One week after pulling the plug on his dying presidential campaign, former Colorado governor John Hickenlooper has confirmed what everyone already knew: He's running for the U.S. Senate seat currently held by ultra-vulnerable Republican Cory Gardner.
While he gave an interview about his decision to the Denver Post, which published its item at 9:48 p.m. yesterday, August 21, word about the launch of his campaign website and first senatorial video, on view below, began circulating among East Coast news operations this morning.
Hickenlooper is going back to the tactics that helped him become Denver's mayor and the top elected official in the state: cheeky videos. For "Not Done Fighting," as his first clip is titled, he doesn't go full goofball; there's no jumping out of airplanes or taking showers while dressed in a suit. But he deploys the game of pool as a theme and caps off his message with a trick shot in which he rolls in two balls with a single carom.
In addition, he addresses one of the main impediments to the run — his own earlier statements about why he thought he was wrong for the job. Note that in February, he told Politico, "I’m not cut out to be a senator. Senators don’t build teams. Senators sit and debate in small groups, which is important, right? But I’m not sure that’s my — I’m a doer. That’s what gives me joy."
His take today? The text to the spot reads: "When they play games in Washington, D.C., Coloradans take the hit. Trying to knock out protections for pre-existing conditions? That could be devastating for hundreds of thousands of Coloradans. Playing games while prescription drug prices soar? That's costing people more than they can afford. And don't get me started on the shots they're taking at public lands, leaving them to developers rather than sportsmen. I don't think Cory Gardner understands that the games he's playing with Donald Trump and Mitch McConnell are hurting the people of Colorado."
He continues: "We ought to be working together to move this country forward and stop the political nonsense. We're running out of time to confront climate change. We've got to help families who are crushed by prescription drug costs. And everybody should have a shot at building a better future. I know we can do that. Look, I'm a straight shooter. I've always said Washington was a lousy place for a guy like me who wants to get things done. But this is no time to walk away from the table. I know changing Washington is hard, but I want to give it a shot. I'm not done fighting for the people of Colorado. I'm John Hickenlooper, candidate for United States Senate. I approve this message, and I hope you'll join me in this campaign."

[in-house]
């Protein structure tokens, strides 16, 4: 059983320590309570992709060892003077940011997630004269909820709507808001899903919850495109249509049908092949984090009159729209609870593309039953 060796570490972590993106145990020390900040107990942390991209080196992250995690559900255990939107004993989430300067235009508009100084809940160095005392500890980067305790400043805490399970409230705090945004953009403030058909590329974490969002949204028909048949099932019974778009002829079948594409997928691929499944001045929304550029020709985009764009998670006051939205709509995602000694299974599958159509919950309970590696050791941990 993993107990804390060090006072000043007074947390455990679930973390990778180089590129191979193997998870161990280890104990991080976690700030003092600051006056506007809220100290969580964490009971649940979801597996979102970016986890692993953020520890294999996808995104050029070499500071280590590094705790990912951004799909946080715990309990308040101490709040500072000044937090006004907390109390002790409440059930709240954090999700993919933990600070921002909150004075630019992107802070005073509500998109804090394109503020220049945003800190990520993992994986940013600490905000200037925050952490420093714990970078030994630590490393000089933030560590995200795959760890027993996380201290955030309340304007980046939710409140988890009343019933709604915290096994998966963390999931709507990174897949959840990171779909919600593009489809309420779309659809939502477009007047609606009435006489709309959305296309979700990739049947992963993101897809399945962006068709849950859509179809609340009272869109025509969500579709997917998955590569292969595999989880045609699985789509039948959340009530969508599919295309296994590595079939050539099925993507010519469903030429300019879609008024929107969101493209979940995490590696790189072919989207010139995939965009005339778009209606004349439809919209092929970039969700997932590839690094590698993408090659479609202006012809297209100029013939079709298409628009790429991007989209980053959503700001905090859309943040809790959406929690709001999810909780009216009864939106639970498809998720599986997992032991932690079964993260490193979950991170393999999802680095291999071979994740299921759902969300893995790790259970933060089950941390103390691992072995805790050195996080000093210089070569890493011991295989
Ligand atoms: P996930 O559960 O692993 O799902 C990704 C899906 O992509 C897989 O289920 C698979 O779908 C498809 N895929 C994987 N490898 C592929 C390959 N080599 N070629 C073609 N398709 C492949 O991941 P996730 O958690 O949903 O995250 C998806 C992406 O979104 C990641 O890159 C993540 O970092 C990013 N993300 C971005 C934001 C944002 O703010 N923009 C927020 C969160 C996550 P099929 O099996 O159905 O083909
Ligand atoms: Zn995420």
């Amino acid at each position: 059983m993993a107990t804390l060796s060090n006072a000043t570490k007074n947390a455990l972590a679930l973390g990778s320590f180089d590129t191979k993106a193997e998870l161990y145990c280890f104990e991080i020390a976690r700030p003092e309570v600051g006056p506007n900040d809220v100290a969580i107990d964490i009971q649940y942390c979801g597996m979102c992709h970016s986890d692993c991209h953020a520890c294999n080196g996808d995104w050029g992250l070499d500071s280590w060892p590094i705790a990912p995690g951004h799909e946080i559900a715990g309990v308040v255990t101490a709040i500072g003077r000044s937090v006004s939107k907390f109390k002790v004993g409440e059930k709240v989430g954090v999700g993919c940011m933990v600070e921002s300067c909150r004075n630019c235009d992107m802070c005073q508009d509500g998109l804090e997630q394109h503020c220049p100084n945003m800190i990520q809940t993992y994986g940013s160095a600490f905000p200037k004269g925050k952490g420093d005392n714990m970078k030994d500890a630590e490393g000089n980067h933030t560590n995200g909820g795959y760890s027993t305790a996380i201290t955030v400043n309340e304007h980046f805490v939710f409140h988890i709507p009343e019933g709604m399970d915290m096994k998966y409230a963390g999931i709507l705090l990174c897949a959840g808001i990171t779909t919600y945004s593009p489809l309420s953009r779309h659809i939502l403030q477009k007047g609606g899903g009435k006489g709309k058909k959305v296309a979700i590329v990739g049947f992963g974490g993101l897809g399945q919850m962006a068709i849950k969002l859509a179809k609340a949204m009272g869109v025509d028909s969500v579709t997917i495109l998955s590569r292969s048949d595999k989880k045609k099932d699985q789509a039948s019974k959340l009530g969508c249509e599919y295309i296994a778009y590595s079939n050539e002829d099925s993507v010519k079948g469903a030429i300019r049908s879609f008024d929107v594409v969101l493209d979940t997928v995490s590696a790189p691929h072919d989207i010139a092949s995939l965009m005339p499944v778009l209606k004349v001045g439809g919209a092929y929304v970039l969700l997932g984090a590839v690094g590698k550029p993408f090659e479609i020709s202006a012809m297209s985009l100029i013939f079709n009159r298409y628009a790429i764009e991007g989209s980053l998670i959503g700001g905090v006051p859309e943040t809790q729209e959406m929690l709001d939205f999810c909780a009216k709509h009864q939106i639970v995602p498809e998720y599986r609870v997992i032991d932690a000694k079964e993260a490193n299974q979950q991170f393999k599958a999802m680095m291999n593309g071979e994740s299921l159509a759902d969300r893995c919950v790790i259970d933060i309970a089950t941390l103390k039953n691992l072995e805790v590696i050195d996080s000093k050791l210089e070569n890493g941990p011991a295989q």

The glancing mention of climate change in the ad certainly won't placate climate activists, who told us this week that they hoped Hickenlooper, dubbed Frackenlooper by his ecologically minded critics, would stay out of the Senate race.
Many of the nine other current Democratic Senate hopefuls, some of whom we spoke to for a recent take on the race, are already attacking this perceived zone of vulnerability. Take Diana Bray, who said, "I look forward to debating him on many issues, particularly on the topics of climate and public and mental health. I will continue to make my position clear: The support of the fossil fuel industry leads to the end of a livable climate for humanity."
Bray added: "Those people who promote oil and gas development, including Governor Hickenlooper, have bolstered a system that is highly detrimental to our health and safety."
State senator Angela Williams stressed that Hickenlooper shouldn't expect a "coronation" after leaping into the fray, despite a Post poll that showed him with a 51 percent lead over his Dem competitors.
"I'm sorry that the governor's presidential race didn't work out," Williams told us. "I know how hard it is to run for office. But I'm running for the U.S. Senate, and I intend to win." She also stressed, "I'm tired of Washington interfering with Colorado voters and trying to decide who they should select as the Democratic nominee."
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Comments Williams released after Hickenlooper's announcement echo this tone. "Governor Hickenlooper says he’s not done fighting," she maintains, "but a lot of Colorado’s working families are wondering when, exactly, he started to fight. On health care, workers' rights, climate change, criminal justice reform and more, Governor Hickenlooper has failed to fight for the progressive solutions our state and country need. While Governor Hickenlooper was in Iowa and New Hampshire, I've been crisscrossing the state hearing directly from Coloradans about what's on their mind. I’m staying in this race because all of Colorado’s working families deserve a senator who will fight for them in Washington."
Ex-ambassador Dan Baer, another Democratic Hick rival, has also weighed in via email, writing, "There are new voices ready to lead across our state and in the U.S. Senate, voices who understand that there is no back to normal, there’s only forward to normal. That’s why I was running yesterday, and that’s why I’ll be running tomorrow."
For his part, Gardner shrugged off Hickenlooper's anticipated entry during a brief exchange with Fox31's Joe St. George on Monday, saying, "The more the merrier."
This post has been updated to include comments from Senator Angela Williams and ex-ambassador Dan Baer.